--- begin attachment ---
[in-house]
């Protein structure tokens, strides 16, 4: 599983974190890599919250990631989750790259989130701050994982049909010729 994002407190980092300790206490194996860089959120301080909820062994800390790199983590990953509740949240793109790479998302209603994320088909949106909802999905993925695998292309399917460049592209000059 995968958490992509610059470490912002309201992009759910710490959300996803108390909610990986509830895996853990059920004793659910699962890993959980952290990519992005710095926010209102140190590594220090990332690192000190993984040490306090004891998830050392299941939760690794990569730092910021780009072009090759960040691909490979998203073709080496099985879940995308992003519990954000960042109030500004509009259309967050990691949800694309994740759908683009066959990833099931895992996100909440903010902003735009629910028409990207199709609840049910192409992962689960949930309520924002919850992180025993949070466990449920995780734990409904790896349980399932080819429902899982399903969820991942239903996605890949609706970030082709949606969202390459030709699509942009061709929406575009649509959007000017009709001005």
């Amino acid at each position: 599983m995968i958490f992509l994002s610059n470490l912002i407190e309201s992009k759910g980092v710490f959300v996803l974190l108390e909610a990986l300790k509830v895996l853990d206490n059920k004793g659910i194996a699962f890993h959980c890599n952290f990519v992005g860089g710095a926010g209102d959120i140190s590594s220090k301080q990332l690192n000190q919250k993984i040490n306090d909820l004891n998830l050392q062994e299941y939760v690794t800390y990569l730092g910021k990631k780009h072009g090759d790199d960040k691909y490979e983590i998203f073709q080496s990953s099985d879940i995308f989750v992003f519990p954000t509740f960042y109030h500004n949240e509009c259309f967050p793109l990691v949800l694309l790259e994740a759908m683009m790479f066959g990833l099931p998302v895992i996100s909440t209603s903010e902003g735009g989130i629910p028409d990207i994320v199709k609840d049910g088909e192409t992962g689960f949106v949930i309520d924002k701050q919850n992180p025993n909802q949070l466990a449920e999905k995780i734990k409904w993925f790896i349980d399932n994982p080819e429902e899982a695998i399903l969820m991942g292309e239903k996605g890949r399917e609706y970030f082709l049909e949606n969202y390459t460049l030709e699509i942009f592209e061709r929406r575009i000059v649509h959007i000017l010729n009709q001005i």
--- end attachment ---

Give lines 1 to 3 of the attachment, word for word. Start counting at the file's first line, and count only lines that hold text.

[in-house]
């Protein structure tokens, strides 16, 4: 599983974190890599919250990631989750790259989130701050994982049909010729 994002407190980092300790206490194996860089959120301080909820062994800390790199983590990953509740949240793109790479998302209603994320088909949106909802999905993925695998292309399917460049592209000059 995968958490992509610059470490912002309201992009759910710490959300996803108390909610990986509830895996853990059920004793659910699962890993959980952290990519992005710095926010209102140190590594220090990332690192000190993984040490306090004891998830050392299941939760690794990569730092910021780009072009090759960040691909490979998203073709080496099985879940995308992003519990954000960042109030500004509009259309967050990691949800694309994740759908683009066959990833099931895992996100909440903010902003735009629910028409990207199709609840049910192409992962689960949930309520924002919850992180025993949070466990449920995780734990409904790896349980399932080819429902899982399903969820991942239903996605890949609706970030082709949606969202390459030709699509942009061709929406575009649509959007000017009709001005």
């Amino acid at each position: 599983m995968i958490f992509l994002s610059n470490l912002i407190e309201s992009k759910g980092v710490f959300v996803l974190l108390e909610a990986l300790k509830v895996l853990d206490n059920k004793g659910i194996a699962f890993h959980c890599n952290f990519v992005g860089g710095a926010g209102d959120i140190s590594s220090k301080q990332l690192n000190q919250k993984i040490n306090d909820l004891n998830l050392q062994e299941y939760v690794t800390y990569l730092g910021k990631k780009h072009g090759d790199d960040k691909y490979e983590i998203f073709q080496s990953s099985d879940i995308f989750v992003f519990p954000t509740f960042y109030h500004n949240e509009c259309f967050p793109l990691v949800l694309l790259e994740a759908m683009m790479f066959g990833l099931p998302v895992i996100s909440t209603s903010e902003g735009g989130i629910p028409d990207i994320v199709k609840d049910g088909e192409t992962g689960f949106v949930i309520d924002k701050q919850n992180p025993n909802q949070l466990a449920e999905k995780i734990k409904w993925f790896i349980d399932n994982p080819e429902e899982a695998i399903l969820m991942g292309e239903k996605g890949r399917e609706y970030f082709l049909e949606n969202y390459t460049l030709e699509i942009f592209e061709r929406r575009i000059v649509h959007i000017l010729n009709q001005i």